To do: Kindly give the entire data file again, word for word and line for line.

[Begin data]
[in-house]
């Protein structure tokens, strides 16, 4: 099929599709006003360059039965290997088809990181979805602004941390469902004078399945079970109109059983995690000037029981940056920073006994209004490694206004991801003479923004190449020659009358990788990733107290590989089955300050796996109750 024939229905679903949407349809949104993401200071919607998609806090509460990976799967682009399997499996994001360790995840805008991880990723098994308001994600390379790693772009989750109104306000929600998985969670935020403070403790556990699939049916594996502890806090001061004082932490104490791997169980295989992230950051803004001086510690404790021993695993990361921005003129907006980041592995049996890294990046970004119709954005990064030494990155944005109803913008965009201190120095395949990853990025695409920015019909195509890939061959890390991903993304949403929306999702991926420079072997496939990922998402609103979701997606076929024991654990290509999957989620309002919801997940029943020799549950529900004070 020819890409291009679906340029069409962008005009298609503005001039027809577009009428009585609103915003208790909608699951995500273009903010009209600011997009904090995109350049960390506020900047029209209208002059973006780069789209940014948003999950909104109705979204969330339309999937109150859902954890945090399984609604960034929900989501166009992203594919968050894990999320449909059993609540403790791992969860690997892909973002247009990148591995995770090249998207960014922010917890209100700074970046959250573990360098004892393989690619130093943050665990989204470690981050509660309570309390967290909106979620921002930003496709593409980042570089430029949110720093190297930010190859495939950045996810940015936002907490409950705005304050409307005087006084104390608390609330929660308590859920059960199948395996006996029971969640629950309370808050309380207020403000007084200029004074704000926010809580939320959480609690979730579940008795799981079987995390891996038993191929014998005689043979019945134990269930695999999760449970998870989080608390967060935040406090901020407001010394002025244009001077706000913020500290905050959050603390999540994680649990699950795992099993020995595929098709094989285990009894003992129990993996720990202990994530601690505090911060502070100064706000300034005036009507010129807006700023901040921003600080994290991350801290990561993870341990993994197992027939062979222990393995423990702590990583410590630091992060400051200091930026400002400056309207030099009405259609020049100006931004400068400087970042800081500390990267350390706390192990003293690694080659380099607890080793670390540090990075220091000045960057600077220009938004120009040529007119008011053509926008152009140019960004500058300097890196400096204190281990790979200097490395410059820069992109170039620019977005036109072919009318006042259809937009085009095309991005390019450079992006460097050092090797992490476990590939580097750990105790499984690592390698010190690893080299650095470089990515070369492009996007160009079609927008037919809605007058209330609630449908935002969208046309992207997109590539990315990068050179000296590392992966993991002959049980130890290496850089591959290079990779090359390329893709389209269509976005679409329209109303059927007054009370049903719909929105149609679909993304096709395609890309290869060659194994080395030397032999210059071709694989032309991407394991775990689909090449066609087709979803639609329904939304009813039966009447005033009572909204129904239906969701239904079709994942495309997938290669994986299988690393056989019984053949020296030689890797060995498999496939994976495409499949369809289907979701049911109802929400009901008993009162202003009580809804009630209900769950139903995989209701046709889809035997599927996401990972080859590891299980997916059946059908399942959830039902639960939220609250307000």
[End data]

[in-house]
């Protein structure tokens, strides 16, 4: 099929599709006003360059039965290997088809990181979805602004941390469902004078399945079970109109059983995690000037029981940056920073006994209004490694206004991801003479923004190449020659009358990788990733107290590989089955300050796996109750 024939229905679903949407349809949104993401200071919607998609806090509460990976799967682009399997499996994001360790995840805008991880990723098994308001994600390379790693772009989750109104306000929600998985969670935020403070403790556990699939049916594996502890806090001061004082932490104490791997169980295989992230950051803004001086510690404790021993695993990361921005003129907006980041592995049996890294990046970004119709954005990064030494990155944005109803913008965009201190120095395949990853990025695409920015019909195509890939061959890390991903993304949403929306999702991926420079072997496939990922998402609103979701997606076929024991654990290509999957989620309002919801997940029943020799549950529900004070 020819890409291009679906340029069409962008005009298609503005001039027809577009009428009585609103915003208790909608699951995500273009903010009209600011997009904090995109350049960390506020900047029209209208002059973006780069789209940014948003999950909104109705979204969330339309999937109150859902954890945090399984609604960034929900989501166009992203594919968050894990999320449909059993609540403790791992969860690997892909973002247009990148591995995770090249998207960014922010917890209100700074970046959250573990360098004892393989690619130093943050665990989204470690981050509660309570309390967290909106979620921002930003496709593409980042570089430029949110720093190297930010190859495939950045996810940015936002907490409950705005304050409307005087006084104390608390609330929660308590859920059960199948395996006996029971969640629950309370808050309380207020403000007084200029004074704000926010809580939320959480609690979730579940008795799981079987995390891996038993191929014998005689043979019945134990269930695999999760449970998870989080608390967060935040406090901020407001010394002025244009001077706000913020500290905050959050603390999540994680649990699950795992099993020995595929098709094989285990009894003992129990993996720990202990994530601690505090911060502070100064706000300034005036009507010129807006700023901040921003600080994290991350801290990561993870341990993994197992027939062979222990393995423990702590990583410590630091992060400051200091930026400002400056309207030099009405259609020049100006931004400068400087970042800081500390990267350390706390192990003293690694080659380099607890080793670390540090990075220091000045960057600077220009938004120009040529007119008011053509926008152009140019960004500058300097890196400096204190281990790979200097490395410059820069992109170039620019977005036109072919009318006042259809937009085009095309991005390019450079992006460097050092090797992490476990590939580097750990105790499984690592390698010190690893080299650095470089990515070369492009996007160009079609927008037919809605007058209330609630449908935002969208046309992207997109590539990315990068050179000296590392992966993991002959049980130890290496850089591959290079990779090359390329893709389209269509976005679409329209109303059927007054009370049903719909929105149609679909993304096709395609890309290869060659194994080395030397032999210059071709694989032309991407394991775990689909090449066609087709979803639609329904939304009813039966009447005033009572909204129904239906969701239904079709994942495309997938290669994986299988690393056989019984053949020296030689890797060995498999496939994976495409499949369809289907979701049911109802929400009901008993009162202003009580809804009630209900769950139903995989209701046709889809035997599927996401990972080859590891299980997916059946059908399942959830039902639960939220609250307000």